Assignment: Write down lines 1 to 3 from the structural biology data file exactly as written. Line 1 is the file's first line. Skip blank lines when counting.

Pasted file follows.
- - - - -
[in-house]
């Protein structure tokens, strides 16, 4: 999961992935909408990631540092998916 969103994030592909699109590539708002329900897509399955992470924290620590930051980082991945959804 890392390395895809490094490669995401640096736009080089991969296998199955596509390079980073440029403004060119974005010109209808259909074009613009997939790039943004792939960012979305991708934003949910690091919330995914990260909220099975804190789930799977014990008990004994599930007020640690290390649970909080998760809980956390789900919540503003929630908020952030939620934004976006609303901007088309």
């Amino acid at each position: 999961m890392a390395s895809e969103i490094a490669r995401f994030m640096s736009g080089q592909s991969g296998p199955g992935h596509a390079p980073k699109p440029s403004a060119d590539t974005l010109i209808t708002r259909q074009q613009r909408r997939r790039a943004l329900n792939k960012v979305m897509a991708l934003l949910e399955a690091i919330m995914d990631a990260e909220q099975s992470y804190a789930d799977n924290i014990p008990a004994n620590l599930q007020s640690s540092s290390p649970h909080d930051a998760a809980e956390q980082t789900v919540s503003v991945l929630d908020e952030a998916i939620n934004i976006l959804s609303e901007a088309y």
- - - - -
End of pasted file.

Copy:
[in-house]
């Protein structure tokens, strides 16, 4: 999961992935909408990631540092998916 969103994030592909699109590539708002329900897509399955992470924290620590930051980082991945959804 890392390395895809490094490669995401640096736009080089991969296998199955596509390079980073440029403004060119974005010109209808259909074009613009997939790039943004792939960012979305991708934003949910690091919330995914990260909220099975804190789930799977014990008990004994599930007020640690290390649970909080998760809980956390789900919540503003929630908020952030939620934004976006609303901007088309």
């Amino acid at each position: 999961m890392a390395s895809e969103i490094a490669r995401f994030m640096s736009g080089q592909s991969g296998p199955g992935h596509a390079p980073k699109p440029s403004a060119d590539t974005l010109i209808t708002r259909q074009q613009r909408r997939r790039a943004l329900n792939k960012v979305m897509a991708l934003l949910e399955a690091i919330m995914d990631a990260e909220q099975s992470y804190a789930d799977n924290i014990p008990a004994n620590l599930q007020s640690s540092s290390p649970h909080d930051a998760a809980e956390q980082t789900v919540s503003v991945l929630d908020e952030a998916i939620n934004i976006l959804s609303e901007a088309y």